For the victim peoples and countries, slavery, colonization, apartheid and the cultural looting of the third world were frameworks for gross and systematic violations of human rights and for a total disregard of their right to development. These violations have never been redressed and deprive the victims of any possibility of developing themselves and leading a decent life.
The practices listed above belong to the past but have baneful consequences for the economic life of the peoples and countries that were the victims. Today, these peoples are living in a state of absolute poverty, as frequently noted by the international community. The serious crimes of massive violations of human rights produced by these practices are ongoing ones. The principle in such cases is that, so long as the nefarious action has not ceased, there can be no prescription, the more so as these are crimes against humanity which are thus imprescriptible and subject to the principle of universal jurisdiction. This principle makes it possible for the courts in all countries to take cognizance of an act constituting a crime against humanity.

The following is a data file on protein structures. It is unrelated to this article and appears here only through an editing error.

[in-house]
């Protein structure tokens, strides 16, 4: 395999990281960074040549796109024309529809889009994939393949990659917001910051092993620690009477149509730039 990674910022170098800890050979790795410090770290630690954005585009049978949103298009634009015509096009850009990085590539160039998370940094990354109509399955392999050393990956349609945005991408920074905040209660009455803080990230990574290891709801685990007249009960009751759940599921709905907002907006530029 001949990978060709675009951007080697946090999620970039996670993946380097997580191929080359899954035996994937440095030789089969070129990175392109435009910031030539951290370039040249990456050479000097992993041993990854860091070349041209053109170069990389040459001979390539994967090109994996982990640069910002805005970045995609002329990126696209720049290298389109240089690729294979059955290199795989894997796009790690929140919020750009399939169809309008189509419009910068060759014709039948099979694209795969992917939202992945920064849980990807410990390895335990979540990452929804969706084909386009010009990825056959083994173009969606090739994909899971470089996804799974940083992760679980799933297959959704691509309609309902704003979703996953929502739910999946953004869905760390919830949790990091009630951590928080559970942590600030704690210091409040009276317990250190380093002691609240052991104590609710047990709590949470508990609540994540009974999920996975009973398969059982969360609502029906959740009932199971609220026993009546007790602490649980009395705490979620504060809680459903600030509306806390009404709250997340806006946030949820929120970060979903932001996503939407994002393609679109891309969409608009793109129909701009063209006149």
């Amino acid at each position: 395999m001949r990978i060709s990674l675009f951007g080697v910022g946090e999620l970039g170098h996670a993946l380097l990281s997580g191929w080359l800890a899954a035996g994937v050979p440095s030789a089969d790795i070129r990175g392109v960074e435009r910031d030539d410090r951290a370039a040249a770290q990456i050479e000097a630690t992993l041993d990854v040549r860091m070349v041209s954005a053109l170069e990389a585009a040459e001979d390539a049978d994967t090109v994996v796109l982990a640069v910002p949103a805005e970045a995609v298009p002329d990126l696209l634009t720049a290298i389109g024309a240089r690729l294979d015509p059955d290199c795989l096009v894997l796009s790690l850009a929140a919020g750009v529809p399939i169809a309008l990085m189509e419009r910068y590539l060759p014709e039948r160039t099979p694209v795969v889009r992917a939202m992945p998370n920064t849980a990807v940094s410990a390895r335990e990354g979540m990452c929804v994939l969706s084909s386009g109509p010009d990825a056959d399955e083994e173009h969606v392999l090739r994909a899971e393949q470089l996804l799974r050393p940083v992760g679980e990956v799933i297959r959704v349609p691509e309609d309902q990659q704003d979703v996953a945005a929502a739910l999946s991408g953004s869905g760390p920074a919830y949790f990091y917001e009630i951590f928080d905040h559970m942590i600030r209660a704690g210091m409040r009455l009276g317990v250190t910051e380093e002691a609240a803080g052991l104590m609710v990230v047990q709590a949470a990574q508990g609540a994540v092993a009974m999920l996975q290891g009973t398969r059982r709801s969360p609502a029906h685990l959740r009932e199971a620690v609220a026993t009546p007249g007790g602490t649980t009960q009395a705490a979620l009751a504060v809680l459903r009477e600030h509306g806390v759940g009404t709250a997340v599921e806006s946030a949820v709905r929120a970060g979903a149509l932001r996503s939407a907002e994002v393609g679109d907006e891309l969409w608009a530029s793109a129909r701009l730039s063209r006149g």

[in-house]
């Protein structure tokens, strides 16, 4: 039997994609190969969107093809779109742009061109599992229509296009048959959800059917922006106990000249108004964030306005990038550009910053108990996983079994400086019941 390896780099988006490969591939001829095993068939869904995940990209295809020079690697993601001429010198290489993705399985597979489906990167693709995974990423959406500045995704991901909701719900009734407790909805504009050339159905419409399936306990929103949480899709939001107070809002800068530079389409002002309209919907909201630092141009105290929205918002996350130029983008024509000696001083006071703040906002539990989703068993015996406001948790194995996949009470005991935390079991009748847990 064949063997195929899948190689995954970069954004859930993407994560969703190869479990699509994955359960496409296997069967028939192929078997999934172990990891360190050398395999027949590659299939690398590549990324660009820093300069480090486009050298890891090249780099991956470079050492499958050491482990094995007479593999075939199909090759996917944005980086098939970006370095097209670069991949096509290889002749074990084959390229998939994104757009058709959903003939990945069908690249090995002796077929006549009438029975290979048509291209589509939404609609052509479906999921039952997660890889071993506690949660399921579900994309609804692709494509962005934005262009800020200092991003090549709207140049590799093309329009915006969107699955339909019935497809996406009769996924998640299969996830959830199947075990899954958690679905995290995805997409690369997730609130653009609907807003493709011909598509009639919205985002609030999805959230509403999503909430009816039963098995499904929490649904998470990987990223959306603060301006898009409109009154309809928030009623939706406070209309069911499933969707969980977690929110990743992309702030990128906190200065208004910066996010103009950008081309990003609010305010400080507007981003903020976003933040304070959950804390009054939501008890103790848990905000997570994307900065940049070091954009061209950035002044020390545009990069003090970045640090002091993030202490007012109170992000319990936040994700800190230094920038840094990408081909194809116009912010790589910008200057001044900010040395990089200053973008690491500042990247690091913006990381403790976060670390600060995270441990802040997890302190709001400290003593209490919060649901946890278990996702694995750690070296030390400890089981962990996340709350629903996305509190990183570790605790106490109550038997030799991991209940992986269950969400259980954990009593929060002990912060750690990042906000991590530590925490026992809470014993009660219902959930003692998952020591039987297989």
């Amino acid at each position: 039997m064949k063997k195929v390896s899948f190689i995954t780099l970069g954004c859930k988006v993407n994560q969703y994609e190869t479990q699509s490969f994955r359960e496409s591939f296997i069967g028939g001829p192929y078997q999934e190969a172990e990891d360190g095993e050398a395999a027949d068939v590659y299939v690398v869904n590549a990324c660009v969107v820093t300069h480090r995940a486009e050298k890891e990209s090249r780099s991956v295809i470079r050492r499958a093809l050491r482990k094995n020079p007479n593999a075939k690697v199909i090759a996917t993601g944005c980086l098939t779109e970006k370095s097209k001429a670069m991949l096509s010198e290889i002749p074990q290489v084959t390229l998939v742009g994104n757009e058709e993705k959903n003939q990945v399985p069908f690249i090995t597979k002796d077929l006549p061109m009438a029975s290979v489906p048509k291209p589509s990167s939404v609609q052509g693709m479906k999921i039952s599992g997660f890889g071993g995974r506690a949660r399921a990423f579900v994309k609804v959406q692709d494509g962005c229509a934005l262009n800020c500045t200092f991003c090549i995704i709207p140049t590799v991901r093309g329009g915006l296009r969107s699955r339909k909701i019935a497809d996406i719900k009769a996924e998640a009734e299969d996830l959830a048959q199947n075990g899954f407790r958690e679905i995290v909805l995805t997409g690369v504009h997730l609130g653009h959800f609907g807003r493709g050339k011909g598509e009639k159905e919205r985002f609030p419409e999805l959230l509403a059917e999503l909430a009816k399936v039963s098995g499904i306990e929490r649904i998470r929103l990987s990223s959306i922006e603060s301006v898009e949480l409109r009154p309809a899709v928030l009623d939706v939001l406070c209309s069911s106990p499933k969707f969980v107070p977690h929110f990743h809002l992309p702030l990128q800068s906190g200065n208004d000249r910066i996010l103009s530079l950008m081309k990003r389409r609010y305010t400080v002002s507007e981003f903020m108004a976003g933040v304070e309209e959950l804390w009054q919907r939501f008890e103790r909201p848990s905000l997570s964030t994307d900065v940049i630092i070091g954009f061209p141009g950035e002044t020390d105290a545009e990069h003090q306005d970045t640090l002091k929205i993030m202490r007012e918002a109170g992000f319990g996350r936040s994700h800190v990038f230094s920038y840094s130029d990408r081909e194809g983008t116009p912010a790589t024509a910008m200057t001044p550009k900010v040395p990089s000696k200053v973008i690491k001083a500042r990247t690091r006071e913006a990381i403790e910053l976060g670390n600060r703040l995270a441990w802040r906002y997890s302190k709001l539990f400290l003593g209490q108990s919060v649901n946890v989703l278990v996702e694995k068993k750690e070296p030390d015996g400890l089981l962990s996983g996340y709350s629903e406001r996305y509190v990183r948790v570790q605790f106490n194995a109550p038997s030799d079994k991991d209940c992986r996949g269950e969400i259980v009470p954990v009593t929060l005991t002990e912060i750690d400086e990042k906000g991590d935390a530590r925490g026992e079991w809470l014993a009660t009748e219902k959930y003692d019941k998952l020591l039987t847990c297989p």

The Third World is pressing for the restitution or return of its cultural heritage, but although general public in the West is now aware for the first time of the massive scale of cultural loss suffered by the Third World, the initial response to Third World demands for restitution has not been good. Fearing a massive onslaught on their possessions, the guardians of Europe's and the USA' treasure houses are preparing to prevent the removal of their treasures.